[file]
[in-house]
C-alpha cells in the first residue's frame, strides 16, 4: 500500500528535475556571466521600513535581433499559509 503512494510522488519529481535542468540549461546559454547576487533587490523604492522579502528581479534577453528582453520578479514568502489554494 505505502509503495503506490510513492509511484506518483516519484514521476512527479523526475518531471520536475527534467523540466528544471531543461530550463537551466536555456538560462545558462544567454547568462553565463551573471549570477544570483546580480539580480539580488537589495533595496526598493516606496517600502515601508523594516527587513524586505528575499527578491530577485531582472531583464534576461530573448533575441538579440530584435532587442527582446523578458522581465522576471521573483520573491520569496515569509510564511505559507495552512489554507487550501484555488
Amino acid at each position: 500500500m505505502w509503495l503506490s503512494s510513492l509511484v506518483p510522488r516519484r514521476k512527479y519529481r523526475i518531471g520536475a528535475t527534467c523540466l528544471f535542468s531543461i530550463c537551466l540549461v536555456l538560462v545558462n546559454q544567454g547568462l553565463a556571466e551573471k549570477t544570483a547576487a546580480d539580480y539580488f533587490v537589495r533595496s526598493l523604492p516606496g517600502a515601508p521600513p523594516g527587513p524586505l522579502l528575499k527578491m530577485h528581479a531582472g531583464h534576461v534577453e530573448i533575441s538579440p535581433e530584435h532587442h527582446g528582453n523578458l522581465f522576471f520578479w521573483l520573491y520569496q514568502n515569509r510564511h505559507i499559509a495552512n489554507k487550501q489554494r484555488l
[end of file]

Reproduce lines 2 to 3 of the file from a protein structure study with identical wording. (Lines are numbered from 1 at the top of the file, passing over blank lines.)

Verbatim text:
C-alpha cells in the first residue's frame, strides 16, 4: 500500500528535475556571466521600513535581433499559509 503512494510522488519529481535542468540549461546559454547576487533587490523604492522579502528581479534577453528582453520578479514568502489554494 505505502509503495503506490510513492509511484506518483516519484514521476512527479523526475518531471520536475527534467523540466528544471531543461530550463537551466536555456538560462545558462544567454547568462553565463551573471549570477544570483546580480539580480539580488537589495533595496526598493516606496517600502515601508523594516527587513524586505528575499527578491530577485531582472531583464534576461530573448533575441538579440530584435532587442527582446523578458522581465522576471521573483520573491520569496515569509510564511505559507495552512489554507487550501484555488
Amino acid at each position: 500500500m505505502w509503495l503506490s503512494s510513492l509511484v506518483p510522488r516519484r514521476k512527479y519529481r523526475i518531471g520536475a528535475t527534467c523540466l528544471f535542468s531543461i530550463c537551466l540549461v536555456l538560462v545558462n546559454q544567454g547568462l553565463a556571466e551573471k549570477t544570483a547576487a546580480d539580480y539580488f533587490v537589495r533595496s526598493l523604492p516606496g517600502a515601508p521600513p523594516g527587513p524586505l522579502l528575499k527578491m530577485h528581479a531582472g531583464h534576461v534577453e530573448i533575441s538579440p535581433e530584435h532587442h527582446g528582453n523578458l522581465f522576471f520578479w521573483l520573491y520569496q514568502n515569509r510564511h505559507i499559509a495552512n489554507k487550501q489554494r484555488l